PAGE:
The hotel won so many design awards that it published a magazine with just the covers of all of the press it received after opening. The Smeg refrigerators are loaded with a dazzling array of upscale delights from which to imbibe.
We were able to board the next flight, but missed going to MoMA between 4 and 7PM, as we were scheduled to arrive just after 3PM on Friday. We arrived in NYC to the hotel with just enough time for us to grab at sandwich in the lobby of the Metropolitan Opera House, at the ultra prestigious Lincoln Center, where the premier of Dimitri Shostakovich’s 1st opera, The Nose, was set to begin. South African artist and theater director William Kentridge directed the work. We were fortunate two have already seen 2 retrospectives of his art. We took our seats in the Family Circle section. I remember being surprised that there were any tickets available when I placed my ticket order online. As it turned out – the event DID SELL OUT. (We overhead someone say this as wen entered the house.) The art press reported that several of the New York artworld glitterati, including LA MoCA’s new director Jeffrey Deitch, were in attendance.
Wall Street Journal photo
William Kentridge’s animations for The Nose
Some of William Kentridge’s art:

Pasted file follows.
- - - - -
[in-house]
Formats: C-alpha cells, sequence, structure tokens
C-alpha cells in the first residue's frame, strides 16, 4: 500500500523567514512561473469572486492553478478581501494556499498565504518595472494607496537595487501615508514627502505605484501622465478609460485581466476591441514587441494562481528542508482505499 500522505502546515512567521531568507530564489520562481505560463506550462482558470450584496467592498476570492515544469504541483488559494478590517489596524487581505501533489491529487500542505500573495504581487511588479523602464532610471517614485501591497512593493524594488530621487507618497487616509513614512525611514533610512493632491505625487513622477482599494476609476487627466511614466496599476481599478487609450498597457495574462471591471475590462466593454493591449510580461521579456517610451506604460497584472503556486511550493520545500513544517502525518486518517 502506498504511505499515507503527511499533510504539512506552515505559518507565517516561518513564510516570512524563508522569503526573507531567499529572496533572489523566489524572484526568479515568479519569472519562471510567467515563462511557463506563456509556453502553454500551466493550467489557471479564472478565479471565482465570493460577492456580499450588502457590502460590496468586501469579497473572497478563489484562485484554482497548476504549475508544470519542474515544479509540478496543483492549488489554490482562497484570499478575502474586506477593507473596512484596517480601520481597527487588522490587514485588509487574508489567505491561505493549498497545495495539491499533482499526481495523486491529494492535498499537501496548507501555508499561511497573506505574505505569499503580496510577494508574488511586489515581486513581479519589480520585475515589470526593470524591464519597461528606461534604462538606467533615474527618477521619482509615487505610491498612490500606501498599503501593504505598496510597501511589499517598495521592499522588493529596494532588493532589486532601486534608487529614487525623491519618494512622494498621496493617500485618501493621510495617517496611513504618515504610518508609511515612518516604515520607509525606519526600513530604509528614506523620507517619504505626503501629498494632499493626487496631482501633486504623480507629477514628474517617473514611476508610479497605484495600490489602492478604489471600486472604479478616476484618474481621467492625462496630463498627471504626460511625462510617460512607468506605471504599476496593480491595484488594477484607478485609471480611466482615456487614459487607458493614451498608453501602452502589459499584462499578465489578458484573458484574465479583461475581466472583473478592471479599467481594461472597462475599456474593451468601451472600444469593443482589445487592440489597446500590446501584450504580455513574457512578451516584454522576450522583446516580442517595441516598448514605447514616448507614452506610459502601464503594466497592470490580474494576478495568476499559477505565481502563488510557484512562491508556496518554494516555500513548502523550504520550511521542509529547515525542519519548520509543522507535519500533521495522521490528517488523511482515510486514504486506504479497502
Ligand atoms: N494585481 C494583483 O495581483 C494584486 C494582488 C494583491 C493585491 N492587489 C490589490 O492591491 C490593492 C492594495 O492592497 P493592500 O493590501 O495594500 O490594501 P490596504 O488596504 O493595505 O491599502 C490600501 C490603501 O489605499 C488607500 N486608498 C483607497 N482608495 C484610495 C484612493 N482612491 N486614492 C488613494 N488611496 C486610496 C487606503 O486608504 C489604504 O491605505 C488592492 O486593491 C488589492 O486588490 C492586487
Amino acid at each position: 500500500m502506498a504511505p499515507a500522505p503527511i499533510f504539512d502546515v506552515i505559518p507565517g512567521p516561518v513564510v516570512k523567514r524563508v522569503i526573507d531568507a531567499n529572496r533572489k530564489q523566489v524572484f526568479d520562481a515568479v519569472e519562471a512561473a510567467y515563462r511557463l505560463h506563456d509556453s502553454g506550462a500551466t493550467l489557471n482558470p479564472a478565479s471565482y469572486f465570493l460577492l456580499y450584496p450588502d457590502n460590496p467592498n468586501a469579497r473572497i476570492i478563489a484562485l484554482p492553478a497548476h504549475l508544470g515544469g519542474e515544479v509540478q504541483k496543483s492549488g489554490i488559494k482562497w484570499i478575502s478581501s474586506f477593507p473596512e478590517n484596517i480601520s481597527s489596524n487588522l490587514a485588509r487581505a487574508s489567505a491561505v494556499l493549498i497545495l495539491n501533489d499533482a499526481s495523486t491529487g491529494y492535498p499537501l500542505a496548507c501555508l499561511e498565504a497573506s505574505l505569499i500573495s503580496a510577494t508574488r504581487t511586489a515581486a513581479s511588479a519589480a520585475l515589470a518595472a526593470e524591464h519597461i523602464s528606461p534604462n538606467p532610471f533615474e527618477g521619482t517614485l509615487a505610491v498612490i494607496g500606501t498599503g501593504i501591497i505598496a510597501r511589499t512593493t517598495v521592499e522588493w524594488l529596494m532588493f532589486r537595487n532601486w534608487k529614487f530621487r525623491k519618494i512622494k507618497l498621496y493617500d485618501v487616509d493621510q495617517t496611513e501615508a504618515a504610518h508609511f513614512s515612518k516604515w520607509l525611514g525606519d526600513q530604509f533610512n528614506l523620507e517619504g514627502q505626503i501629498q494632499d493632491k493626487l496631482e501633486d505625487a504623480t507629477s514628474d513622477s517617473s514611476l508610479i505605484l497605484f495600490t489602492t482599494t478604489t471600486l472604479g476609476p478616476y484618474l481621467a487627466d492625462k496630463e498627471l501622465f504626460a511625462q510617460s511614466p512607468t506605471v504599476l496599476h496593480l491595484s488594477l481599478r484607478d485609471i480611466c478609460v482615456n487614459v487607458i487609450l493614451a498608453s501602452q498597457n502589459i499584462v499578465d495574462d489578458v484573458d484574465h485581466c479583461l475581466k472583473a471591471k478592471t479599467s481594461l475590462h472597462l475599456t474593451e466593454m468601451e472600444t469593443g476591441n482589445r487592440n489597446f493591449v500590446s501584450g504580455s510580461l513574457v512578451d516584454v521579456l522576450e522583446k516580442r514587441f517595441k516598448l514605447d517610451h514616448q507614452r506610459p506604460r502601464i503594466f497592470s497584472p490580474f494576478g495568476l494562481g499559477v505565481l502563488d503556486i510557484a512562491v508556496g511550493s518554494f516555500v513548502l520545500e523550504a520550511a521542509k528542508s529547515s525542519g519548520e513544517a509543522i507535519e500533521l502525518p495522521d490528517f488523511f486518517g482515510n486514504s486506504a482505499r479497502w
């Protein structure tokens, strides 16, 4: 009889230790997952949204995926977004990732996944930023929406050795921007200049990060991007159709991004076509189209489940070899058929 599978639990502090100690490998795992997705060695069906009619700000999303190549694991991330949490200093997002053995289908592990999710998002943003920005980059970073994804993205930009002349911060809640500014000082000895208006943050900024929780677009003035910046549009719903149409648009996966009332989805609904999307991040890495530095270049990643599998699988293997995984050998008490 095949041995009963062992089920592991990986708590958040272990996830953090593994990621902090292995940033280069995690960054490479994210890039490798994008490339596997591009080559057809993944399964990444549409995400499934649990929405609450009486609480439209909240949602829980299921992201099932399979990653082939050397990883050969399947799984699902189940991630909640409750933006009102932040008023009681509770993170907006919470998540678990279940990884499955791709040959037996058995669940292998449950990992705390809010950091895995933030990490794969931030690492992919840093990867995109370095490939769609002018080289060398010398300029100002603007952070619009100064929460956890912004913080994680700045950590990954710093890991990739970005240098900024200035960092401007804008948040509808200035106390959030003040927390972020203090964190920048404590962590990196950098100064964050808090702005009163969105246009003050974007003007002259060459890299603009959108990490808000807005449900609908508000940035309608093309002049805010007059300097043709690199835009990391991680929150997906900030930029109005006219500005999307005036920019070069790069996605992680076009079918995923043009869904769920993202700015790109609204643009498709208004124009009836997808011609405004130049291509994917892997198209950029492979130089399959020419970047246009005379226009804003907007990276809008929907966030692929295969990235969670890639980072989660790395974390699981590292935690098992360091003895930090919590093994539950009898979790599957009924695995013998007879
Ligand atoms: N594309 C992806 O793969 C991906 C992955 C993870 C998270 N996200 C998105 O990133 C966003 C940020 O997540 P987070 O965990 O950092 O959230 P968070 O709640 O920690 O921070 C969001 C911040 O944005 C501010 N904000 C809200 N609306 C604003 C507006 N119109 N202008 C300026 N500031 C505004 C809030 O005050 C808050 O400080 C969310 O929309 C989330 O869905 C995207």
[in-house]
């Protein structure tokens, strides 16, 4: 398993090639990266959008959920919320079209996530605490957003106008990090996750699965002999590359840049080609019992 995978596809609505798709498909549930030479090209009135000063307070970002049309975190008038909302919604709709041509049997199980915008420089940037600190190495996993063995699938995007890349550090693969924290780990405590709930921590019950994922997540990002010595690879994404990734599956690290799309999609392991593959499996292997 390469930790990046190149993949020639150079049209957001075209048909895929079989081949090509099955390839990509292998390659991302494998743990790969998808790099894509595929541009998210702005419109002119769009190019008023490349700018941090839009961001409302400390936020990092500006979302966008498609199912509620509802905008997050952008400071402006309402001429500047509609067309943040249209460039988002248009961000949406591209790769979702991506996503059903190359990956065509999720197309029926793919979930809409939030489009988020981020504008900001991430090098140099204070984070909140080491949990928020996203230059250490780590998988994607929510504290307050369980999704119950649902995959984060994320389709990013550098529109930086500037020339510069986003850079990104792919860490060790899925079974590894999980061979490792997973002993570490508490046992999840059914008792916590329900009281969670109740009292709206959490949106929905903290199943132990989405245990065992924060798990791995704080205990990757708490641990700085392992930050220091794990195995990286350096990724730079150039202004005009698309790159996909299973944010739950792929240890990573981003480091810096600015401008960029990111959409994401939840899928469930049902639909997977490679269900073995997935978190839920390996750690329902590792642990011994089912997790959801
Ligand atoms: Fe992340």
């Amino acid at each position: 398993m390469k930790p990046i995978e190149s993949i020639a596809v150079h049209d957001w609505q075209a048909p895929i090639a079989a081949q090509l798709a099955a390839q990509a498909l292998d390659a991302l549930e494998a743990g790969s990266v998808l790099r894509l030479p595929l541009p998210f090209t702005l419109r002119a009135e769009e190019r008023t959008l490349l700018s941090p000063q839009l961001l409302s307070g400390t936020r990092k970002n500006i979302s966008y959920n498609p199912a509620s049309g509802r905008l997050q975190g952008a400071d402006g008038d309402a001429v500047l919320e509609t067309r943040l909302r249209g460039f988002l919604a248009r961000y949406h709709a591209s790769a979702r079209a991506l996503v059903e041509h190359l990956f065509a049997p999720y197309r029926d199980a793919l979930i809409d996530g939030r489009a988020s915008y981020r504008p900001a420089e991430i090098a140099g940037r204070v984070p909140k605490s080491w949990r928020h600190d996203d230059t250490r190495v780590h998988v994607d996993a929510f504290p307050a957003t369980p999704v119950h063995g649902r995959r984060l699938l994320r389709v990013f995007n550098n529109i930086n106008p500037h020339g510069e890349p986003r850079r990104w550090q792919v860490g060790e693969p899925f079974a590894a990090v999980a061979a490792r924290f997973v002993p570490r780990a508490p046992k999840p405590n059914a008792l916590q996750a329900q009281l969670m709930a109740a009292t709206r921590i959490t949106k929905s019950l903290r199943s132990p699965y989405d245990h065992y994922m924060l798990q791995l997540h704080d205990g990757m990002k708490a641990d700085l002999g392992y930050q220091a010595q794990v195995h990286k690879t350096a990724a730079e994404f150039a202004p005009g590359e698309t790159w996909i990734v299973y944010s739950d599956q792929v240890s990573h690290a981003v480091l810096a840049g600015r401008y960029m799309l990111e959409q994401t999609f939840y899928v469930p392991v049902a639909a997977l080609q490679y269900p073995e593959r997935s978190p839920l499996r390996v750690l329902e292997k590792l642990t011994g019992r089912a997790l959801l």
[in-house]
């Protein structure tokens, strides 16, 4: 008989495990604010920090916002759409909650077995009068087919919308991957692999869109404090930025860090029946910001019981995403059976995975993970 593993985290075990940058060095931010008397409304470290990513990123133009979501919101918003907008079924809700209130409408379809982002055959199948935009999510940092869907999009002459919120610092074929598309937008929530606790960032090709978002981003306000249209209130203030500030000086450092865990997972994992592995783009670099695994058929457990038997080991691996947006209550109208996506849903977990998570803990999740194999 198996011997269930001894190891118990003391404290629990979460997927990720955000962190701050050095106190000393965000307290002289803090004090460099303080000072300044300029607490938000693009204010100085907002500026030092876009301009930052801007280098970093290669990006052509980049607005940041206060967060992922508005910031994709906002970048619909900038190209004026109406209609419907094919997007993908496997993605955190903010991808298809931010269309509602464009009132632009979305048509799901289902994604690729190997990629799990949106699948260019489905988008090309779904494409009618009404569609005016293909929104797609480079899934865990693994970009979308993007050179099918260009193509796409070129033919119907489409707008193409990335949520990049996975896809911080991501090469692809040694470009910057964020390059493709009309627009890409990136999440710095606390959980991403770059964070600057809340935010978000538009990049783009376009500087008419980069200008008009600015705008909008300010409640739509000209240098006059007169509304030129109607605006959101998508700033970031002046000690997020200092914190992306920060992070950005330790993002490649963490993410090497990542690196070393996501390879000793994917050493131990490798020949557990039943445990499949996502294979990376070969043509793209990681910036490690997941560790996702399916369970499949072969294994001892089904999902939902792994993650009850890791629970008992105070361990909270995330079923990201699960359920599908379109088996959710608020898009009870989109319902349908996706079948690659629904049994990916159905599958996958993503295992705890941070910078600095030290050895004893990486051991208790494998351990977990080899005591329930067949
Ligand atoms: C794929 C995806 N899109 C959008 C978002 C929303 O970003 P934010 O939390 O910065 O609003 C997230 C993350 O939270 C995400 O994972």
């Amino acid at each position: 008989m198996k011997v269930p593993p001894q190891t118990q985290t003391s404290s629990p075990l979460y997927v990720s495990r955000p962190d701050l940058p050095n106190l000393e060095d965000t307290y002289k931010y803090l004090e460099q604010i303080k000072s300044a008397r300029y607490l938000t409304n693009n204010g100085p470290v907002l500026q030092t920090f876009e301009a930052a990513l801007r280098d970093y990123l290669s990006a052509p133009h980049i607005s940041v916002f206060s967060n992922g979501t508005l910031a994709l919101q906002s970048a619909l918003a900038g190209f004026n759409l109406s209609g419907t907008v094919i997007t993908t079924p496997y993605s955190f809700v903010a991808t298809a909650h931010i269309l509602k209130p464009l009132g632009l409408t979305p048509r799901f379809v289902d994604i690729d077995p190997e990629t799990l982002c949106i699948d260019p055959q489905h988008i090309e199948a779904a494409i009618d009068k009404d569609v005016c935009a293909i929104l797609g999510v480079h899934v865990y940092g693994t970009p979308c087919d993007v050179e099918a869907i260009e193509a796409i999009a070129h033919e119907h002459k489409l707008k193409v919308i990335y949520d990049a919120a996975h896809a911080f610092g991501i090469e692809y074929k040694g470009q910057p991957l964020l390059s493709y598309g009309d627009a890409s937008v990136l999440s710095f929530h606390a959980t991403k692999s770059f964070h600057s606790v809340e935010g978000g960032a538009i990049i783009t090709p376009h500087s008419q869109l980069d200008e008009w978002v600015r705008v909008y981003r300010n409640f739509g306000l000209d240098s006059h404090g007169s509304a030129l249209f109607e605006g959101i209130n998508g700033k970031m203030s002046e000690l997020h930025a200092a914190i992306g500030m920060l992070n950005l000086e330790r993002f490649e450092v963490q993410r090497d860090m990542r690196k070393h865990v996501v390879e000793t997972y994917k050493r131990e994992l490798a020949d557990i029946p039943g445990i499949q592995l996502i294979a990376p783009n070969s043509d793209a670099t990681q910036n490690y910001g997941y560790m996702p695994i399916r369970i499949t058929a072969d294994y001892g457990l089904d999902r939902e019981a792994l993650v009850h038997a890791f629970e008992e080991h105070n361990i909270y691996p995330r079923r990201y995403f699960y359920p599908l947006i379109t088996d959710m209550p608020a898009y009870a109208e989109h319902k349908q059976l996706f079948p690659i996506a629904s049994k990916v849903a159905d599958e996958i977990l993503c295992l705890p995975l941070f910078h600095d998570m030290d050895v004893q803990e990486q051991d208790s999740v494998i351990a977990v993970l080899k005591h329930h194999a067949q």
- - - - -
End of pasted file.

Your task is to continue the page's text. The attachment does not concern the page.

William Kentridge. Black Box/Chambre Noire, 2006; Model theater with drawings (charcoal, pastel, collage, and colored pencil on paper), mechanical puppets, and 35mm animated film transferred to video, 22 min., 141 3/4 x 78 3/4 x 55 in. (360 x 200 x 139.7 cm); Commissioned by Deutsche Bank AG in consultation with the Solomon R. Guggenheim Foundation for Deutsche Guggenheim, Berlin; © 2008 William Kentridge; photo: John Hodgkiss, courtesy the artist.
William Kentridge. Portage (detail), 2000; Collage on book pages, eighteen panels, each: 10 4/5 x 9 1/4 in. (27.5 x 23.5 cm); 10 4/5 x 168 1/8 in. (27.5 x 427 cm) overall; Collection of the artist, courtesy Marian Goodman Gallery, New York, and Goodman Gallery, Johannesburg; © 2008 William Kentridge; photo: John Hodgkiss, courtesy the artist.
View of the corner of 65th and Broadway
The Nose performance was both remarkable in terms of performance, audacity, and majesty. It was interesting to see William Kentridge’s animations interspersed amidst so much high energy theatricality on the stage. One part that I truly enjoyed was seeing the magical costumes of that represented Red Russia during the age of Revolution.
The roof of Lincoln Center is getting the new Claire Tow space for experimental theater.
Claire Tow experimental theater black box
The new Claire Tow experimental theater, atop of Lincoln Center